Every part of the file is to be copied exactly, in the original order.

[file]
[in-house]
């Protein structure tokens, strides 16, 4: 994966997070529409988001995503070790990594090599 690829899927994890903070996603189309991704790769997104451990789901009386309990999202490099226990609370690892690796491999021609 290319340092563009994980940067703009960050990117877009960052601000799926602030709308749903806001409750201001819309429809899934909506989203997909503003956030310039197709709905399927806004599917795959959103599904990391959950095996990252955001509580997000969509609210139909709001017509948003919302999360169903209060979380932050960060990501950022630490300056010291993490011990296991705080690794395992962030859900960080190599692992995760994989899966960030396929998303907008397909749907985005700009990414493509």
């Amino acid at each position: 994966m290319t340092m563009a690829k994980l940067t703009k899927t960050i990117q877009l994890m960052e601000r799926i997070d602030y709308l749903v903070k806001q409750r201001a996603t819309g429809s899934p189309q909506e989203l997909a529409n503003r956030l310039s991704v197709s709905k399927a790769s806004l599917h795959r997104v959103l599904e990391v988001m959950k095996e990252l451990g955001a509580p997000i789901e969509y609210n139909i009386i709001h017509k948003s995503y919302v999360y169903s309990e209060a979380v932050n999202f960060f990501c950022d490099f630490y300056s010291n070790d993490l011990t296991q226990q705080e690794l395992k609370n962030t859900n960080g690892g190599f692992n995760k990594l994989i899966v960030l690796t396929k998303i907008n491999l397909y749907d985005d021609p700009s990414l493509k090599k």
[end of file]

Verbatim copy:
[in-house]
């Protein structure tokens, strides 16, 4: 994966997070529409988001995503070790990594090599 690829899927994890903070996603189309991704790769997104451990789901009386309990999202490099226990609370690892690796491999021609 290319340092563009994980940067703009960050990117877009960052601000799926602030709308749903806001409750201001819309429809899934909506989203997909503003956030310039197709709905399927806004599917795959959103599904990391959950095996990252955001509580997000969509609210139909709001017509948003919302999360169903209060979380932050960060990501950022630490300056010291993490011990296991705080690794395992962030859900960080190599692992995760994989899966960030396929998303907008397909749907985005700009990414493509």
């Amino acid at each position: 994966m290319t340092m563009a690829k994980l940067t703009k899927t960050i990117q877009l994890m960052e601000r799926i997070d602030y709308l749903v903070k806001q409750r201001a996603t819309g429809s899934p189309q909506e989203l997909a529409n503003r956030l310039s991704v197709s709905k399927a790769s806004l599917h795959r997104v959103l599904e990391v988001m959950k095996e990252l451990g955001a509580p997000i789901e969509y609210n139909i009386i709001h017509k948003s995503y919302v999360y169903s309990e209060a979380v932050n999202f960060f990501c950022d490099f630490y300056s010291n070790d993490l011990t296991q226990q705080e690794l395992k609370n962030t859900n960080g690892g190599f692992n995760k990594l994989i899966v960030l690796t396929k998303i907008n491999l397909y749907d985005d021609p700009s990414l493509k090599k």